The jury will forever be out on what constitutes beauty when it comes to contemporary architecture. What one person sees as an over-embellished wedding cake, another will regard as a Taj Mahal – or whatever that second person’s epitome of architectural excellence happens to be.

Age, of course, mellows many harsh edges. So it is entirely possible that what I regard as venerable century-old buildings were once dismissed as brash abominations, an impudent – and imprudent – departure from the prevalent scalloped Islamic arches and Rajput jharokhas.

Adity Chakravarti’s labour of love documenting old houses in her blog has finally been “immortalized” in print with the release last week of Reha’ish: At Home in Lucknow. She has done her mite to preserve not only a period of architecture but a disappearing way of life too.

Institutional buildings do not encapsulate personal and familial histories as homes do – so wonderfully captured by Adity – but they do epitomize a time and a sensibility. They bespeak the urges of those powers who guided the destinies of nations, and are thus invaluable too.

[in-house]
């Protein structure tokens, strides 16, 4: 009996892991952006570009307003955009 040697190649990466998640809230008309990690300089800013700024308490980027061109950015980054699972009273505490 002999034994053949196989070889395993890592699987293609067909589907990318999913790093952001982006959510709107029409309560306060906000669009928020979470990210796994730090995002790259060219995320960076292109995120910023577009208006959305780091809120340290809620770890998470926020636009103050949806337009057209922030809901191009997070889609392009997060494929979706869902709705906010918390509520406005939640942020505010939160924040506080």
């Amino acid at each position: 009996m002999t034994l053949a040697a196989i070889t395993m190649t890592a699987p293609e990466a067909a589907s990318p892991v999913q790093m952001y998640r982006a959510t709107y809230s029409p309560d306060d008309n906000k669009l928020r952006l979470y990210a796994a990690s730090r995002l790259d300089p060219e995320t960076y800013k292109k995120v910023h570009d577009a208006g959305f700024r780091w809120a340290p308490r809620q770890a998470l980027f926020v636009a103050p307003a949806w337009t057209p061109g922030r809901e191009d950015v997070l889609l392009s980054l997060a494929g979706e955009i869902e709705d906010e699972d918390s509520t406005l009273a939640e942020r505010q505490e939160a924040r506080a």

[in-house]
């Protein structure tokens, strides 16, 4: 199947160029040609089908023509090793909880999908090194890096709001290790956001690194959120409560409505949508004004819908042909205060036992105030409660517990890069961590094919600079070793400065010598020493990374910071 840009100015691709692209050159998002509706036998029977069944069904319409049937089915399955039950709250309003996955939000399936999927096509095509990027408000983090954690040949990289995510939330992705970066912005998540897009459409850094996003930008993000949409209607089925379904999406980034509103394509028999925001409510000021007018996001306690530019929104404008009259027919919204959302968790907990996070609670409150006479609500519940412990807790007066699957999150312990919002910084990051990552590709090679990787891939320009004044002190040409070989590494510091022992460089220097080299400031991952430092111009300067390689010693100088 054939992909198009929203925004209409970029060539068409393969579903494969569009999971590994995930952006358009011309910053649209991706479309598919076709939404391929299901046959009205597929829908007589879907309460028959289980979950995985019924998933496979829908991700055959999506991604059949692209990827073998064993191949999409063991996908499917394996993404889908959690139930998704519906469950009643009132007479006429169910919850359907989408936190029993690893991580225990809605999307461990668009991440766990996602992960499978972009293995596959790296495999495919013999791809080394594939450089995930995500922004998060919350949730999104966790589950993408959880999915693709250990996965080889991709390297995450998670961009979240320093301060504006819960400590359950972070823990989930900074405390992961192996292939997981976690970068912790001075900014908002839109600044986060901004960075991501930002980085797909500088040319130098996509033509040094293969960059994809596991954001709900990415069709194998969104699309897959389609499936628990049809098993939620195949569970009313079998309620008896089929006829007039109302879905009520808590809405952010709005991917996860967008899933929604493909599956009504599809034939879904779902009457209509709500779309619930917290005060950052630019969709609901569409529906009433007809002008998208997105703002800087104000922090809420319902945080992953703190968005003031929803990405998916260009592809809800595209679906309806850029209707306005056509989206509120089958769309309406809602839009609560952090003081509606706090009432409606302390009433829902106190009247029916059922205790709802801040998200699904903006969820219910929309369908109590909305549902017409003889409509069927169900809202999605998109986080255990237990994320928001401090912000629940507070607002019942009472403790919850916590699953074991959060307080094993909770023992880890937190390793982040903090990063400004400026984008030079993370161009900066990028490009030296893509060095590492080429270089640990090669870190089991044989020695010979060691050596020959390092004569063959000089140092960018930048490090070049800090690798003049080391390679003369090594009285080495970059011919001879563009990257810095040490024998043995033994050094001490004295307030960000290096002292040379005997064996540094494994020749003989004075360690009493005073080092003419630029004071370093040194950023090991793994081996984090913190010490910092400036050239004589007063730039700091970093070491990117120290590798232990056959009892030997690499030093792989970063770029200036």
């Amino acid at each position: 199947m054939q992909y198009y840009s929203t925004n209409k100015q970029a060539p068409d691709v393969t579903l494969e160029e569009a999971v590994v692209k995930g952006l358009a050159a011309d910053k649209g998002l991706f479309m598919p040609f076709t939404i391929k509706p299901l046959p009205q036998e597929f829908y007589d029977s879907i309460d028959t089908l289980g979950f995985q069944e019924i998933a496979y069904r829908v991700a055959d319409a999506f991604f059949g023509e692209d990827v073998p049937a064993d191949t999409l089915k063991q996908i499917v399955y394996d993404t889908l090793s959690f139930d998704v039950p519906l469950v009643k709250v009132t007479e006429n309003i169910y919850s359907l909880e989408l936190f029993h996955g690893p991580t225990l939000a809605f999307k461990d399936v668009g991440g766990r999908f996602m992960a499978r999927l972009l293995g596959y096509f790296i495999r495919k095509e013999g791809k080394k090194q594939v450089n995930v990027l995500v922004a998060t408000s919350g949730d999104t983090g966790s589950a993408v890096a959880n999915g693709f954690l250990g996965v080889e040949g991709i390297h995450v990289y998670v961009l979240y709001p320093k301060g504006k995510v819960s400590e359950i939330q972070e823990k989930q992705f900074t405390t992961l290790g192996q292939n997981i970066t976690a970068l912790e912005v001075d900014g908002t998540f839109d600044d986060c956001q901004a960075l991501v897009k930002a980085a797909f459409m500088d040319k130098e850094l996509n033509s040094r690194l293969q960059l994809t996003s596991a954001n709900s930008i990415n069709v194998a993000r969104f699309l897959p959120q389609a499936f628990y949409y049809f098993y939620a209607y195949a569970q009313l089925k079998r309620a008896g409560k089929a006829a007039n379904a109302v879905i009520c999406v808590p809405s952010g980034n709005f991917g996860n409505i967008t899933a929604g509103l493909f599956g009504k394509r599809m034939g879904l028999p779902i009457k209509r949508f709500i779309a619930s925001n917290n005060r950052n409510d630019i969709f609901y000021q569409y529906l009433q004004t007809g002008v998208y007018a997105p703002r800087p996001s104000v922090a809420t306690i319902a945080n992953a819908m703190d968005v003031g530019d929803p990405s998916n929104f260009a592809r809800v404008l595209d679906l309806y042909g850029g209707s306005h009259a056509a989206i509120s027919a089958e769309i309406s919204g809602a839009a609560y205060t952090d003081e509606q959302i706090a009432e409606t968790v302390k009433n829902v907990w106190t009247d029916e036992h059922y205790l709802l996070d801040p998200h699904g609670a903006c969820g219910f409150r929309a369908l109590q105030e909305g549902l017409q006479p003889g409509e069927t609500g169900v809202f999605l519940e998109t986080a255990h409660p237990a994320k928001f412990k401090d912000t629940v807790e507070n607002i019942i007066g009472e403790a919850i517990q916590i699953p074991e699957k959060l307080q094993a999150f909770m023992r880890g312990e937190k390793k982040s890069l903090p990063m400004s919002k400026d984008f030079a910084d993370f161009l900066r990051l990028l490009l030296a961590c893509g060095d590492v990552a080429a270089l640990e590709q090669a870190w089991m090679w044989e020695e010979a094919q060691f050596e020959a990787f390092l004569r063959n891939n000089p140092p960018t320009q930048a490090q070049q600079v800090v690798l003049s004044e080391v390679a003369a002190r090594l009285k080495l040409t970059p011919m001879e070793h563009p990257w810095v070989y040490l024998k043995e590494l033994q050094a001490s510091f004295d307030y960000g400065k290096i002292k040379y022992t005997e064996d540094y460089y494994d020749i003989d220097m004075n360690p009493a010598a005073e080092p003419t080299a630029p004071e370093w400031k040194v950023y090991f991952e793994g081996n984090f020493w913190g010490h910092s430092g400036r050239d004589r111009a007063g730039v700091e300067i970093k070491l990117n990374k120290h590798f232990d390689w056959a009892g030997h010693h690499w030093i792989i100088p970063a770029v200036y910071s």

The faux Rajput Hotel Ashok in New Delhi, for instance, captures the uneasy synthesis in the 1950s between the recently-dispossessed Rajput royals and Jawaharlal Nehru’s imperious democratic government, both of which jointly owned the property. Its unease is telling.

Similarly, the ineffably ugly Nirman and Shastri Bhavans, built in the 1960s on the razed premises of Lutyens era bungalows, show that the government’s socialist ethos had by then ousted any vestiges of Indian aesthetics- such as they were. They are still eyesores.

What is odd, however, is that while such sarkari blotches are allowed to survive and mar Delhi’s beautifully laid out Central Vista, other contemporary modern buildings in the city are being demolished. A case in point is the now-obliterated Chanakya cinema hall.


There is also talk of reducing the Lutyens Bungalow Zone so that coveted residential colonies such as Sundar Nagar, Jor Bagh and Golf Links are excluded from its restrictions. That would, of course, mean certain extinction of those gracious 1950s-1960s residences. Kolkata has been witnessing the inexorable disappearance of buildings constructed by the beneficiaries of the Bengal renaissance–doctors, barristers, engineers, professors and civil servants. Their demolition coincides with the imminent extinction of the bhadralok.

Architectural ‘evolution’ in every city reflects India’s changing socio-economic and even political equations. And they are of a piece with what has happened in India for millennia. Very little ancient or merely old architecture has survived as even motifs in the present.